Why Grow Microgreens?
In the gray cold days of winter you can still enjoy fresh organic greens by growing microgreens. These little powerhouses can be grown just about anywhere and any time of year. Microgreens are not sprouts – they grow in soil and are harvested fresh while still small.
All you need to grow microgreens is a source of light and a tray with sterilized seed starting mix. And, of course, seeds. For instance, basil, carrots, spinach, radishes, lettuce, swiss chard, and any other edible greens all are delectable microgreens.
Why grow microgreens rather than sprouting? It’s because these tiny plants are packed with vitamins, minerals, amino acids, and enzymes. They are some of the most nutritious super foods, and many are ready to harvest a mere two to three weeks after sowing the seeds.
Directions for growing microgreens will vary, depending on the variety of seeds. Use only seeds that are labeled as “seeds for sprouting”. At the end of this article, you’ll find a list of plants that are often used for growing as mini greens. Follow the planting instructions on the seed package. Some seeds prefer to be sown on the surface of the soil, while others need to be covered. Note the germination time on the package, and if you plan to mix them, choose ones with similar germination times.
How to Grow Microgreens
Ready to get started?
- Select a shallow container. It could be a germination tray, recycled plastic containers from salad mixes, or even a home made seeding flat. Just make sure it has drainage in the bottom.
- Sterilize the equipment you plan to use by washing it in hot soapy water, rinsing it with vinegar, and re-rinsing it with hot water. Drain well.
- Spread 2 to 3 inches of sterilized soil in the container. Alternatively, you can use hemp or coir fibre mats. Microgreens are harvested when small, so you don’t need room for much root growth. The soil should be about as moist as a wrung-out sponge. Keep a sprayer handy so the soil doesn’t dry out.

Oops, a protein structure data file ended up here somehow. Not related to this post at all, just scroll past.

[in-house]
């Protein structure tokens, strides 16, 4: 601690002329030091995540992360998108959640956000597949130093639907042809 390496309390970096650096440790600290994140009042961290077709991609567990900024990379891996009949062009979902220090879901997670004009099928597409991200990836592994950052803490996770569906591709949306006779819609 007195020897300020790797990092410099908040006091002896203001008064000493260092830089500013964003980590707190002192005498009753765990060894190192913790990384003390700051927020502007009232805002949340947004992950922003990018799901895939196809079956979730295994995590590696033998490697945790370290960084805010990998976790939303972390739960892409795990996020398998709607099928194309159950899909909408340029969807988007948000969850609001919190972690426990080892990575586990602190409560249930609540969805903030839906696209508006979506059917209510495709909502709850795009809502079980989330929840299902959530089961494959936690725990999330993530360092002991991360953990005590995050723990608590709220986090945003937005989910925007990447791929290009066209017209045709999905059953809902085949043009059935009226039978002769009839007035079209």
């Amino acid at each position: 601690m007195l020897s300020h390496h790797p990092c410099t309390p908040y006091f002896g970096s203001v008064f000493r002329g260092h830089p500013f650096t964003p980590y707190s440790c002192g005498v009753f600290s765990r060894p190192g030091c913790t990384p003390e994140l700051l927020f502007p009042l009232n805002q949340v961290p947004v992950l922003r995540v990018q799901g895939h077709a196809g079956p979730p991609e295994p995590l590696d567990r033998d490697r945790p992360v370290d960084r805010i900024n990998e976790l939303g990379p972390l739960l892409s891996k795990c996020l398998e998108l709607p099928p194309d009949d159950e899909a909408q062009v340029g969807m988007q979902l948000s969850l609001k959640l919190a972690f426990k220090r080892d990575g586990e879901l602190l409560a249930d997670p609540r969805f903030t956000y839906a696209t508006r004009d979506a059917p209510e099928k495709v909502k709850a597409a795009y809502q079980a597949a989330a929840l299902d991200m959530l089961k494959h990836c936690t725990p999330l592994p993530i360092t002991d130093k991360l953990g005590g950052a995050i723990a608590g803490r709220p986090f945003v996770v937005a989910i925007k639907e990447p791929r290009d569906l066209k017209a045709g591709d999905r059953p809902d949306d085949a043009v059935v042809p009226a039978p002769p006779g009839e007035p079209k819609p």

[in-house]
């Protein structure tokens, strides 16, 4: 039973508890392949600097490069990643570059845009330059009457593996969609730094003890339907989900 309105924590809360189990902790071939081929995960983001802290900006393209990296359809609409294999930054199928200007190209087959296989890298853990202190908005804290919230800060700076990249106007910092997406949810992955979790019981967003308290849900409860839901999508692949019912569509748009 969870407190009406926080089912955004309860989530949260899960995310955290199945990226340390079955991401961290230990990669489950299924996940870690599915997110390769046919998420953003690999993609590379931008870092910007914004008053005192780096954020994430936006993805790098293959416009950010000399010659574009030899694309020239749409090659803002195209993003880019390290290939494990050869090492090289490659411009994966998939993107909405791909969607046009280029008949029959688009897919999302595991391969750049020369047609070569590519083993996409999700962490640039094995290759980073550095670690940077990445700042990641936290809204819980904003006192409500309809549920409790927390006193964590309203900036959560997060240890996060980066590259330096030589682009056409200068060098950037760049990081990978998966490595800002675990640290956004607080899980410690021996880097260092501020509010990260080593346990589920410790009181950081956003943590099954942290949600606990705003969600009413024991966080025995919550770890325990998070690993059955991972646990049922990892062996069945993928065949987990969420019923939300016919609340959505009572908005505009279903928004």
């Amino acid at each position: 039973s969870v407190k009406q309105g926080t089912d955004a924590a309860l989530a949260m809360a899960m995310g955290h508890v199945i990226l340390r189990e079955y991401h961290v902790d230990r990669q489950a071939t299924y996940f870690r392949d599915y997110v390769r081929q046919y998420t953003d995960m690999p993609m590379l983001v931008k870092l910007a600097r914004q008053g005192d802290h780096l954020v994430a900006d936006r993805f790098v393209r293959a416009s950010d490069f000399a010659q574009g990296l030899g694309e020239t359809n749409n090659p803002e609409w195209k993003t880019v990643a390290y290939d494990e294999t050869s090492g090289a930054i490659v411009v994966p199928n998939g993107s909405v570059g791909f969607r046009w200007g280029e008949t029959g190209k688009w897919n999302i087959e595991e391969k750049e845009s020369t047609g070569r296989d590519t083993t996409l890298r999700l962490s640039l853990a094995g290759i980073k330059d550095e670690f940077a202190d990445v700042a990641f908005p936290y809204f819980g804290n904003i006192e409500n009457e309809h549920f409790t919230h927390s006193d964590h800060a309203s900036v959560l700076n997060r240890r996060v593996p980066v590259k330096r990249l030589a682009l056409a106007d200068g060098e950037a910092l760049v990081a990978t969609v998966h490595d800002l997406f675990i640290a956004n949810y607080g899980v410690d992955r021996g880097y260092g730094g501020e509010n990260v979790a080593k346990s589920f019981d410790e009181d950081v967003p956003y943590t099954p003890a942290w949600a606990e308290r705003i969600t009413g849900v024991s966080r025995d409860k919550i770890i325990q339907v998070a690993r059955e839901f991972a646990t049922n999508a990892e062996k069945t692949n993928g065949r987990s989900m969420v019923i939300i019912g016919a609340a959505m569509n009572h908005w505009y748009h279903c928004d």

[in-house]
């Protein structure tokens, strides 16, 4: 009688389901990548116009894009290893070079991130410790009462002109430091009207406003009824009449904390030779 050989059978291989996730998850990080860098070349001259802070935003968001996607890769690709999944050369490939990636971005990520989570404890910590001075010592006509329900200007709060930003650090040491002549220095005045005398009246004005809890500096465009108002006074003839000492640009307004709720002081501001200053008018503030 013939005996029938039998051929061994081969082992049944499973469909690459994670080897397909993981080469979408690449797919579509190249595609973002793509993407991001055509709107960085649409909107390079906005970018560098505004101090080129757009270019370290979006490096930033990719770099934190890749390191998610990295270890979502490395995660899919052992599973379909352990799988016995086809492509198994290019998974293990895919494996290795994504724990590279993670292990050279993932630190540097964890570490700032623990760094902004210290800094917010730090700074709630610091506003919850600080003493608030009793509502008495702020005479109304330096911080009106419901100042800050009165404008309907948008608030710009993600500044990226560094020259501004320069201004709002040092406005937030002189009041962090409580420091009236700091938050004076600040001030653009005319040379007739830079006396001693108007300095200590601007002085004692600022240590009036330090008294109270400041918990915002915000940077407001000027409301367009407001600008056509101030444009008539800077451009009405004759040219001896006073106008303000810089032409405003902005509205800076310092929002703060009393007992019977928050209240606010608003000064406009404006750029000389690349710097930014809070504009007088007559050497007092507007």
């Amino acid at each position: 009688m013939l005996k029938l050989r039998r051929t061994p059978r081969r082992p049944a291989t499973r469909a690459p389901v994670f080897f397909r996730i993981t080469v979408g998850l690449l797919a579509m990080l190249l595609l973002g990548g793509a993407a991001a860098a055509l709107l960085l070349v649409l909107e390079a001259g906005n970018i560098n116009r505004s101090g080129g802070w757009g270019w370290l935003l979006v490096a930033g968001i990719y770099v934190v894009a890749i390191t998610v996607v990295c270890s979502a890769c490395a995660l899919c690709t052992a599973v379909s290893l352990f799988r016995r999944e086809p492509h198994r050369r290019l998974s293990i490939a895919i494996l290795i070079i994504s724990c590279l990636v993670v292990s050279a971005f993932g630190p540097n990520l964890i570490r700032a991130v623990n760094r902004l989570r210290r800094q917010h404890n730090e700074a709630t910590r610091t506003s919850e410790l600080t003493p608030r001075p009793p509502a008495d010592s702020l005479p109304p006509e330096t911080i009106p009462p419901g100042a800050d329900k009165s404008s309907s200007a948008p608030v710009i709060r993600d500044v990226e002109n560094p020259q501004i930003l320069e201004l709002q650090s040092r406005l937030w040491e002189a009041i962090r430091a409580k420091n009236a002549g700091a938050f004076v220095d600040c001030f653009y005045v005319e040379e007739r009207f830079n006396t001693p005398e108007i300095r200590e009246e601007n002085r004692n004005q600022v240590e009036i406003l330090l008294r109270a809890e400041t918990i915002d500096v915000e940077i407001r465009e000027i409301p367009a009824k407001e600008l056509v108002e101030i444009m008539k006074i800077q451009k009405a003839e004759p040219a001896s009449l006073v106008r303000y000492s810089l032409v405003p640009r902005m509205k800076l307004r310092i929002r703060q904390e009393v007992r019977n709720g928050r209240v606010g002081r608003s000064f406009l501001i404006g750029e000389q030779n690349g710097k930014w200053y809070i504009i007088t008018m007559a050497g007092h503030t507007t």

- Rinse large seeds (peas, beans, sunflower) well before starting, and drain in a colander.
- Sow the seeds quite densely and mist the surface area.
- Caution: Microgreens require proper air ventilation or mold may occur. Place a clear plastic cover to retain soil moisture, but keep it above the tray, not fitted onto it. Many germination trays come with one, or you can improvise.
- You can place this onto a seedling warmer to speed up germination. The temperature at soil level should be above 60˚F. Once the seeds have sprouted, lift your tray from the warmer (providing you’ve used one) . Remove any cover you may have used.
- Ensure your new sprouts have sufficient light to grow – use a full spectrum grow light if your natural light is not sufficient.
- If the plants look spindly, they need more light or man need increased humidity. Increase the humidity by spritzing them lightly three times daily.
If you’re planting indoors, you will need bright supplemental light. You can find several grow light systems on Amazon. My favorite is the Aerogarden Grow Light panel. I like this one because it is small enough to fit on my kitchen counter.
How to Harvest Microgreens
Now comes the best part. Microgreens are ready to eat as soon as the first two true leaves are fully opened and have turned bright green. These first leaves are the richest in nutrients. Either cut them off at soil level with scissors or pull them up, roots and all. Rinse any soil from the roots and eat them, leaves, stems and roots! Let some of your new seedlings grow larger and harvest them as needed.
Follow the same steps in growing microgreens outdoors in flats or trays, with the trays placed in a sunny and protected spot. You will have a continual supply of healthy greens by staggering the planting of several growing trays. Make sure you keep them moist!
What to Grow as Microgreens
The options are almost endless – everything from sunflowers to cress and broccoli can be grown and harvested as microgreens. Microgreens grow quickly and can be grown almost anywhere, so experiment with different types and combinations.
Here’s a list of possibilities:
- Pac Choi and other Asian greens
- Pea shoots
- Sunflower greens
- Swiss chard
Where to Buy Microgreen Seeds
Several seed companies offer mixes of seeds specifically for microgreen growing. Here are a few seed producers to explore online:
- Mumms Sprouting Seeds
Have fun with this and enjoy this healthy and nutritious versatile food!